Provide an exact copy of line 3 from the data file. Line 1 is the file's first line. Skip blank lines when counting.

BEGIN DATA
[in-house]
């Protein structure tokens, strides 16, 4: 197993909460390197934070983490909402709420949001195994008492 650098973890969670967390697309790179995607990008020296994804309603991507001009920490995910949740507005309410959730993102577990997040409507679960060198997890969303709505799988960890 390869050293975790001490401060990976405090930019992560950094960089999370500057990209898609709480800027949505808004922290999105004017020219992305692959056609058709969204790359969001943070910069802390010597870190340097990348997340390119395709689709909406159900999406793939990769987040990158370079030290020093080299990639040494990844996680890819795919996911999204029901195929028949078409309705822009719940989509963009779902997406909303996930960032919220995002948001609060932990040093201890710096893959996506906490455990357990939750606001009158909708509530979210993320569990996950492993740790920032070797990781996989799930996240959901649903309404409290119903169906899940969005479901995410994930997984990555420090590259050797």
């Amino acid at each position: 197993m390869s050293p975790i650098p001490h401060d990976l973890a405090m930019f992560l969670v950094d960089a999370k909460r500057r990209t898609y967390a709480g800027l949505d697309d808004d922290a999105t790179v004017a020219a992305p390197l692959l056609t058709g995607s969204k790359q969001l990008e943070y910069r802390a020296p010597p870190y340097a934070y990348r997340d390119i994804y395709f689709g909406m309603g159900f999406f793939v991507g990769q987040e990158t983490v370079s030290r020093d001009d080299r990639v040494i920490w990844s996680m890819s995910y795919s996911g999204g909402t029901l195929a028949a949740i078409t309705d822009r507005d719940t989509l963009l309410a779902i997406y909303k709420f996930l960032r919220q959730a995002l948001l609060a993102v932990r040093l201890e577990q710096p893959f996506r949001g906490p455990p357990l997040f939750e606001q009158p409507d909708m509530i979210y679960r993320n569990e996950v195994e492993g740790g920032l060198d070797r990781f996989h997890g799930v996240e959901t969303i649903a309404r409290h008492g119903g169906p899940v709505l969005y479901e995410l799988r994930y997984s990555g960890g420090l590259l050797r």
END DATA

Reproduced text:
């Amino acid at each position: 197993m390869s050293p975790i650098p001490h401060d990976l973890a405090m930019f992560l969670v950094d960089a999370k909460r500057r990209t898609y967390a709480g800027l949505d697309d808004d922290a999105t790179v004017a020219a992305p390197l692959l056609t058709g995607s969204k790359q969001l990008e943070y910069r802390a020296p010597p870190y340097a934070y990348r997340d390119i994804y395709f689709g909406m309603g159900f999406f793939v991507g990769q987040e990158t983490v370079s030290r020093d001009d080299r990639v040494i920490w990844s996680m890819s995910y795919s996911g999204g909402t029901l195929a028949a949740i078409t309705d822009r507005d719940t989509l963009l309410a779902i997406y909303k709420f996930l960032r919220q959730a995002l948001l609060a993102v932990r040093l201890e577990q710096p893959f996506r949001g906490p455990p357990l997040f939750e606001q009158p409507d909708m509530i979210y679960r993320n569990e996950v195994e492993g740790g920032l060198d070797r990781f996989h997890g799930v996240e959901t969303i649903a309404r409290h008492g119903g169906p899940v709505l969005y479901e995410l799988r994930y997984s990555g960890g420090l590259l050797r």